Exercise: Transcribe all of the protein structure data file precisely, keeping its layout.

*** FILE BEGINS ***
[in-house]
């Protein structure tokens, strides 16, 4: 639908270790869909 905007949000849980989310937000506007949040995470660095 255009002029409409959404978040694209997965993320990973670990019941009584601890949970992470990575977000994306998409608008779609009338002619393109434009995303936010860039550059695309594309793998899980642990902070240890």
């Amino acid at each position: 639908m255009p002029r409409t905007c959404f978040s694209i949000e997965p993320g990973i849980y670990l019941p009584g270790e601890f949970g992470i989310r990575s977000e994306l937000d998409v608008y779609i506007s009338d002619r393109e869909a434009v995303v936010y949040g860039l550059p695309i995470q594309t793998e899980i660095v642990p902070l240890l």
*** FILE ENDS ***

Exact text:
[in-house]
């Protein structure tokens, strides 16, 4: 639908270790869909 905007949000849980989310937000506007949040995470660095 255009002029409409959404978040694209997965993320990973670990019941009584601890949970992470990575977000994306998409608008779609009338002619393109434009995303936010860039550059695309594309793998899980642990902070240890």
């Amino acid at each position: 639908m255009p002029r409409t905007c959404f978040s694209i949000e997965p993320g990973i849980y670990l019941p009584g270790e601890f949970g992470i989310r990575s977000e994306l937000d998409v608008y779609i506007s009338d002619r393109e869909a434009v995303v936010y949040g860039l550059p695309i995470q594309t793998e899980i660095v642990p902070l240890l």